Format

Send to

Choose Destination
Hosp Pediatr. 2018 Jan;8(1):1-6. doi: 10.1542/hpeds.2017-0128.

A Novel Approach to Assessing Infants With Neonatal Abstinence Syndrome.

Author information

1
Department of Pediatrics, School of Medicine, Yale University, New Haven, Connecticut; and matthew.grossman@yale.edu.
2
Department of Pediatrics, School of Medicine, Yale University, New Haven, Connecticut; and.
3
Department of Pediatrics, School of Medicine, University of Michigan, Ann Arbor, Michigan.

Abstract

OBJECTIVES:

Neonatal abstinence syndrome (NAS) is a growing problem and poses a significant burden on the health care system. The traditional Finnegan Neonatal Abstinence Scoring System (FNASS) assessment approach may lead to unnecessary opioid treatment of infants with NAS. We developed a novel assessment approach and describe its effect on the management of infants with NAS.

METHODS:

We retrospectively compared treatment decisions of 50 consecutive opioid-exposed infants managed on the inpatient unit at the Yale New Haven Children's Hospital. All infants had FNASS scores recorded every 2 to 6 hours but were managed by using the Eat, Sleep, Console (ESC) assessment approach. Actual treatment decisions made by using the ESC approach were compared with predicted treatment decisions based on recorded FNASS scores. The primary outcome was postnatal treatment with morphine.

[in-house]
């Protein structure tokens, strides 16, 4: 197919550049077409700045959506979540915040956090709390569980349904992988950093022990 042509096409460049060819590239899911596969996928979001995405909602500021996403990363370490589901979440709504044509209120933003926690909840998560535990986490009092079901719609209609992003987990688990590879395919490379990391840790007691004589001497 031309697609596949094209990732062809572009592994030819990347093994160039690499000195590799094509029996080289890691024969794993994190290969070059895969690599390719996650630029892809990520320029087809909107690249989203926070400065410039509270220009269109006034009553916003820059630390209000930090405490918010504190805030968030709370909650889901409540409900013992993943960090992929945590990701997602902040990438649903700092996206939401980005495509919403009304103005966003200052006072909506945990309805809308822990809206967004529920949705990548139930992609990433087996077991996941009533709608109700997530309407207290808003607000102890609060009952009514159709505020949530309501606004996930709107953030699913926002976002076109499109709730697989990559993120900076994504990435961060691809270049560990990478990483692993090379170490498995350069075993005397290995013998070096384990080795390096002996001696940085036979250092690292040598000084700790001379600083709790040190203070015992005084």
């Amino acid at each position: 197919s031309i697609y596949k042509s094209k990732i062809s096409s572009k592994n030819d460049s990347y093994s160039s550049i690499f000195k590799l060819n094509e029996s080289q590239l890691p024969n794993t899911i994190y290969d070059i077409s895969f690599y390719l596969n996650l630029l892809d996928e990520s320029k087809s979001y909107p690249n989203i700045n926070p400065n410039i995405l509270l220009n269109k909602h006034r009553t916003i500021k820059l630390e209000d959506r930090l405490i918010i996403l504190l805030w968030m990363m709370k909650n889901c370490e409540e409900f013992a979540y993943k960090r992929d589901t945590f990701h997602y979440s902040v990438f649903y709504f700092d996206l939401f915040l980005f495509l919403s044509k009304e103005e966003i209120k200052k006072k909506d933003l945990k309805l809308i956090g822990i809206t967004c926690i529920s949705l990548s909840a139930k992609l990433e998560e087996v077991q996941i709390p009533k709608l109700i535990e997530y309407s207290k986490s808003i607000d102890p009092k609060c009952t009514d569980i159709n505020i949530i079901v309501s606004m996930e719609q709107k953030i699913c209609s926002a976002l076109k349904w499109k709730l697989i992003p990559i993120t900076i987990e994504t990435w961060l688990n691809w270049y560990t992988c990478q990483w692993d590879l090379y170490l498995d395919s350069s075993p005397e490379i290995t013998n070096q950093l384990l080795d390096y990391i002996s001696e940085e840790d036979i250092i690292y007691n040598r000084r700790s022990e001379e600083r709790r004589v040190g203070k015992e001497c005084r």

RESULTS:

By using the ESC approach, 6 infants (12%) were treated with morphine compared with 31 infants (62%) predicted to be treated with morphine by using the FNASS approach (P < .001). The ESC approach started or increased morphine on 8 days (2.7%) compared with 76 days (25.7%) predicted by using the FNASS approach (P < .001). There were no readmissions or adverse events reported.

CONCLUSIONS:

Infants managed by using the ESC approach were treated with morphine significantly less frequently than they would have been by using the FNASS approach. The ESC approach is an effective method for the management of infants with NAS that limits pharmacologic treatment and may lead to substantial reductions in length of stay.

PMID:
29263121
DOI:
10.1542/hpeds.2017-0128

Conflict of interest statement

POTENTIAL CONFLICT OF INTEREST: The authors have indicated they have no potential conflicts of interest to disclose.

Supplemental Content

Full text links

Icon for HighWire
Loading ...
Support Center